Aldi has bowed to consumer pressure and announced it will phase out caged eggs in its Australian stores by 2025.
The news follows a social media campaign which saw consumers flood the German discount supermarket chain's Facebook page in protest over its continued sale of caged eggs.
Aldi has said the decision stemmed from its obligation to customers, suppliers and the wider community to “deliver great value products responsibly”.
“Aldi believes the best outcome will be achieved for everyone when the transition is done co-operatively and collaboratively with the industry, customers and other relevant parties,” an Aldi Australia spokesperson said.
Aldi also said it is working with its suppliers on a sustainable transition for the industry.
“Aldi believes the best outcome will be achieved for everyone when the transition is done cooperatively and collaboratively with the industry, customers and other relevant parties,” the supermarket chain said.
“Moving to cage-free eggs is a complex process and requires significant capital investment to be achieved.”
Egg industry bodies, however, have criticised Aldi's decision. Egg Farmers of Australia (EFA) said it would “hurt Australian egg farmers and can’t be justified on the basis of either science or consumer behaviour”.
“The simple fact is that over 50 per cent of eggs sold in Aldi stores today are cage eggs, so this decision is a slap in the face for Aldi’s customers who are being denied their freedom to choose,” EFA Australia spokesman John Coward said.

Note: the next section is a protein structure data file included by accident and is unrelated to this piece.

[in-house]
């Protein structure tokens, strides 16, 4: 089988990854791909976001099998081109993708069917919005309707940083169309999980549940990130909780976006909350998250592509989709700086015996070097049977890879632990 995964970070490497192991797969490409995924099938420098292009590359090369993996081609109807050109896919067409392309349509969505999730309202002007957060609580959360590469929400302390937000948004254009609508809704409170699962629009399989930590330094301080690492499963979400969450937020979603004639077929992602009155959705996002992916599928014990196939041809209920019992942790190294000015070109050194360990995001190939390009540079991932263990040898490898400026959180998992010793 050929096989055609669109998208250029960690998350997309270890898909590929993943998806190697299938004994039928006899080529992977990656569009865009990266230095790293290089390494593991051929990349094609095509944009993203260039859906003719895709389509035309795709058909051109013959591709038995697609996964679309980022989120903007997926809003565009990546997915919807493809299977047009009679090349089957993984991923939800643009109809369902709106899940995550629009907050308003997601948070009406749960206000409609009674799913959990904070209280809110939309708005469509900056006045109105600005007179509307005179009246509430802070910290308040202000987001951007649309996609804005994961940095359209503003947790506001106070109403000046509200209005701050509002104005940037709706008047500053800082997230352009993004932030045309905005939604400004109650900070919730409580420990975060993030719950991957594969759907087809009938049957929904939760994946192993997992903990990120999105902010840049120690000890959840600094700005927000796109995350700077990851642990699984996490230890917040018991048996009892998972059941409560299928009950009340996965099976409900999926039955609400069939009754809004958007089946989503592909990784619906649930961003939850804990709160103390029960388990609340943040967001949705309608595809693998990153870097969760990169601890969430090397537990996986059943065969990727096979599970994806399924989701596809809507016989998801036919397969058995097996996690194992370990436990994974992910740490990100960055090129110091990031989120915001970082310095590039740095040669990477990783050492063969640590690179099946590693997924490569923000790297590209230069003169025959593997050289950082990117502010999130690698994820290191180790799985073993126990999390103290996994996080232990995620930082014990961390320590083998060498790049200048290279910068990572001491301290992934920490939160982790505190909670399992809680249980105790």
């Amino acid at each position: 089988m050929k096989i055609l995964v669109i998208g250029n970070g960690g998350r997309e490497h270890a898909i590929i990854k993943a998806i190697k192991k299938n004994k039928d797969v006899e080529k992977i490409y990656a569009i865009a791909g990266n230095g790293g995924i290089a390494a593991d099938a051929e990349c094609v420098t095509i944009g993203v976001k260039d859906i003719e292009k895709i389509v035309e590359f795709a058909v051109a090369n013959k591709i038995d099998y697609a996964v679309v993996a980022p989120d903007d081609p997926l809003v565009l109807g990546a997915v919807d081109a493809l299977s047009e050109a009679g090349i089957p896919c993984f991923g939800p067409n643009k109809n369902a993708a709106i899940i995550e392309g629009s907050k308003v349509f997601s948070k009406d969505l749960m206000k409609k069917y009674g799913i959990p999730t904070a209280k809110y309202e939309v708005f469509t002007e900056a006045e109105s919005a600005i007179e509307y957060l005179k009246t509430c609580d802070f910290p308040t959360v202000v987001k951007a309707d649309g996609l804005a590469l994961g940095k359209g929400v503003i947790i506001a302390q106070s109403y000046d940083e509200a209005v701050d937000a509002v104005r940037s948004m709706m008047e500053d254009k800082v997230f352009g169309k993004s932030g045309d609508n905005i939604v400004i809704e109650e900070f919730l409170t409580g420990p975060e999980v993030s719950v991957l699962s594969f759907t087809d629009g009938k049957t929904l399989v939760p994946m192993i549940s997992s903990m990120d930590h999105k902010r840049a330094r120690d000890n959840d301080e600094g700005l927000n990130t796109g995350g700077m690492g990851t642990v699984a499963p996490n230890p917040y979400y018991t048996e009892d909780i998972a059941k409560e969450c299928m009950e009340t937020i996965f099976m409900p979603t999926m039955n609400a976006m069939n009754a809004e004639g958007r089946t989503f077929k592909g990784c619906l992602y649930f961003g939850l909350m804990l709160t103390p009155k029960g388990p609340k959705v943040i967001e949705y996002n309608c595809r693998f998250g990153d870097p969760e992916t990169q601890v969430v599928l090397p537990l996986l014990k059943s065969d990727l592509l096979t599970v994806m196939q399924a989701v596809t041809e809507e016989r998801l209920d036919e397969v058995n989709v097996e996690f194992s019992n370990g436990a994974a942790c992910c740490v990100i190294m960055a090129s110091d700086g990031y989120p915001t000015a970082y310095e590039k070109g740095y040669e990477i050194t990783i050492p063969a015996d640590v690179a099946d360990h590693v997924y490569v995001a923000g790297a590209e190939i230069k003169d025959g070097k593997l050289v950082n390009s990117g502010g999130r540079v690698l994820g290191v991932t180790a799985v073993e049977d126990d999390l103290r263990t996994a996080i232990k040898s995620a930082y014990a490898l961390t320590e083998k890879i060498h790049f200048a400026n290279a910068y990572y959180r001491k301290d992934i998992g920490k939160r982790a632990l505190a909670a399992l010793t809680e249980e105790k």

“This decision is an insult to consumers, many of whom buy cage eggs because they watch every penny and a potentially devastating blow for Aussie egg farmers who now face financial hardship because a foreign supermarket giant has taken a knee-jerk response to populist social media drivel,” Coward said.
Australian Egg Corporation Limited (AECL) managing director James Kellaway also expressed his disappointment over the announcement.
"With cage eggs consistently accounting for around 50 per cent of retail sales, it is frankly absurd that ALDI is restricting their customer’s right to exercise choice," Kellaway said.
"The egg farming industry wishes to continue to supply eggs from cage, barn-laid and free range farming systems, in line with consumer preferences. The provision of eggs from these systems reflect current demand."
Kellaway said that research undertaken by the University of Sydney has shown that hen stress levels are similar across cage, barn and free range farming environments and that it is animal husbandry practices which have the greatest influence on hen welfare.